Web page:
Deep down, I don't want to follow a God whose end goal is to hand out hugs to the world. This Jesus speaks and men and women are cut to the heart to go after the things that really matter in life. John the author of Revelation knew Jesus personally as the greatest lover, but now saw Him revealed as the reigning warrior. So while the words to Pergamum are sharp, they are to a church, a bride united to God by marriage, to Jesus who shed blood for her. Therefore He speaks, not as some harsh dictator but as a sacrificial husband. So while His words pierce, they are in love. While His words seem harsh, they heal. Though His eyes are ablaze, they're filled with compassion. Forever crowned in majesty, He's the same savior who had a crown of thorns pushed into His skull. 

"I see where you live, right under the shadow of Satan’s throne." This is the language of a God involved. Going beyond the exterior in relationships, we may discover the tension where people are physically visible by parents, classmates, social media followers, but no one truly sees them. No one completely comprehends where they are, understands the intricacies, and the intensities of their storms. On the other side of the spectrum, many default to the idea that if there is God who sees, He's very far away, doesn't care, and isn't capable of actually doing anything. If He does want to do something, it's probably sadistic with the goal of ruining all things fun. After all, He's often represented by people hiding behind a keyboard, where God is a matter of bullet points to be agreed upon and not a person to be known.

Nothing could be further from what Jesus is saying. "I see you! I've always seen you. I know where you live. I, the Word became flesh and blood, and moved into the neighborhood. You saw who and how God was with your own eyes, like Father, like Son, generous inside and out, full of grace and truth. I’m not oblivious to your physical or spiritual geography, I know your circumstances aren't ideal. I know there seems to be a dark cloud above. I know you can't make sense of the evil around you. I know you look at what's happening on the news, and there's fear on the inside, pressure from the outside.

Although you may be under a shadow, no matter what you’re under, I’ve already risen above it.

"You continue boldly in my Name; you never once denied my Name, even when the pressure was worst, when they martyred Antipas, my witness who stayed faithful to me on Satan’s turf."

Character isn't tethered to circumstance.

Antipas stayed faithful, yet he lost his physical life. These scriptures are far from formulas on how to better ourselves or achieve our American dreams. And I’m not against dreams. In fact, God dreams are much better than good dreams. God can do anything, you know—far more than you could ever imagine or guess or request in your wildest dreams! He does it not by pushing us around but by working within us, his Spirit deeply and gently within us. It's why I'm asking and imagining for a heart like Antipas'. What kind of a heart beats in an person that gets them to stay planted in a location even to the point of being murdered for their faith? What could possibility motivate someone to forsake comfort and convenience for calling, even when answering the call meant being slow roasted alive in a copper oven. That’s how he died. He like others refused to do was culturally acceptable, declaring the Emperor as God. It sounds ridiculous in 2017, except we make gods out of much less, especially if it means safety, financial security, acceptance, and fitting in. However the real church were a problem, because they were a culture themselves, and would not bow.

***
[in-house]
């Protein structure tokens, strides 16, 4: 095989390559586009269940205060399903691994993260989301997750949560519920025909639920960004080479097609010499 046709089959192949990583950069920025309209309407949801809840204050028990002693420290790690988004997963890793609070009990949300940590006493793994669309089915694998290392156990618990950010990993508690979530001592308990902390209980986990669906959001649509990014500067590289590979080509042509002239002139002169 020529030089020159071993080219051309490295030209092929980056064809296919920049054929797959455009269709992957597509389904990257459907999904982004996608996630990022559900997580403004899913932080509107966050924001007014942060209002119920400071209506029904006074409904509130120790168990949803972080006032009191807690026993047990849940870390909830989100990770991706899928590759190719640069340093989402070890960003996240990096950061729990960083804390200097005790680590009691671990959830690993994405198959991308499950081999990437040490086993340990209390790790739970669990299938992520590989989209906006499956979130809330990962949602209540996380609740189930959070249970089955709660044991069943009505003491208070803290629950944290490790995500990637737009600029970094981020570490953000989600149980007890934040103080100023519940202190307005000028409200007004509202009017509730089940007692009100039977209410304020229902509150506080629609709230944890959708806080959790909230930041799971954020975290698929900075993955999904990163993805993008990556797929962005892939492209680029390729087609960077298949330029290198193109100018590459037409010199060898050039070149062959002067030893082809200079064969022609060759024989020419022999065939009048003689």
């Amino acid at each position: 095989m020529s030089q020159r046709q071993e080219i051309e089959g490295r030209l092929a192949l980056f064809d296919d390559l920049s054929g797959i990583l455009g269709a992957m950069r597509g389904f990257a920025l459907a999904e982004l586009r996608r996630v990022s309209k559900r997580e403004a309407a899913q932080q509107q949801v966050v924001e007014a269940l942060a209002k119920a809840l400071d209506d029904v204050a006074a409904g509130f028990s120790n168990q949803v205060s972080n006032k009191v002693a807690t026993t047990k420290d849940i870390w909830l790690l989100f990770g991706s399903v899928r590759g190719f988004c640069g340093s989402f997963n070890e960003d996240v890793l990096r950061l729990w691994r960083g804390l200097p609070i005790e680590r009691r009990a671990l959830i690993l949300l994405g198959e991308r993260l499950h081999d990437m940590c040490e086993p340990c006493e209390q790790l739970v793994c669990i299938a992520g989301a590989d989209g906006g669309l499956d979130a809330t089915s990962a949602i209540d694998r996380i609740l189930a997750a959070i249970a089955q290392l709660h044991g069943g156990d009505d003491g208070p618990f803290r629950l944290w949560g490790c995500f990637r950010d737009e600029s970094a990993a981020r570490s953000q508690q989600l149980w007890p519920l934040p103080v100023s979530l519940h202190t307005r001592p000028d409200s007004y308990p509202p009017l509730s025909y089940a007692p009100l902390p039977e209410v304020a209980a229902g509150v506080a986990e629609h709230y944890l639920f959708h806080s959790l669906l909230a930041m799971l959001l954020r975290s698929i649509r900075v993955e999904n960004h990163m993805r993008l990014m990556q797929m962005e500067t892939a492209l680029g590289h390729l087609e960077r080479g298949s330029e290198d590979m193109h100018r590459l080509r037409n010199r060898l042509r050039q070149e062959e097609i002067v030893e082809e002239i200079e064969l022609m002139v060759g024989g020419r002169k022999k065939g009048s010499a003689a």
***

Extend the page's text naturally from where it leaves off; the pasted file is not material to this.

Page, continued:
People who won’t bow cannot be bought. We cannot be bought if we’ve already been purchased by the blood of Christ on the cross.

Jesus said Antipas was faithful, trustworthy, and true to the end. He wasn't some random faith fanatic. He belonged to God. So whether it was three Israeli friends being thrown into the fiery furnace for refusing to bow to the king of Iraq, or Job who refused crown his emotions king, even after losing it all, or one of the members of the body of Christ who's killed every 6 minutes overseas, perhaps our greatest reward isn’t getting out the other side without any scars. It’s knowing when we have scars, Jesus has scars, and even unto death, He never left us, abandoned us and we always belonged to Him.

We get to hear every day in our spirits, and it's the loudest during the hardest circumstances, “Anyone who believes in me, will live, even though he dies.” We carry a victor’s mentality, "absolutely convinced that nothing—nothing living or dead, angelic or demonic, today or tomorrow, high or low, thinkable or unthinkable—absolutely nothing can get between us and God’s love because of the way that Jesus our Master has embraced us." We're not afraid of disease and we're not afraid of death. We don’t live motivated by fear, for His perfect love expels fear. Death is no longer an escape from life, it's an escort to Him who is life.

Death can only stare because death has lost its sting.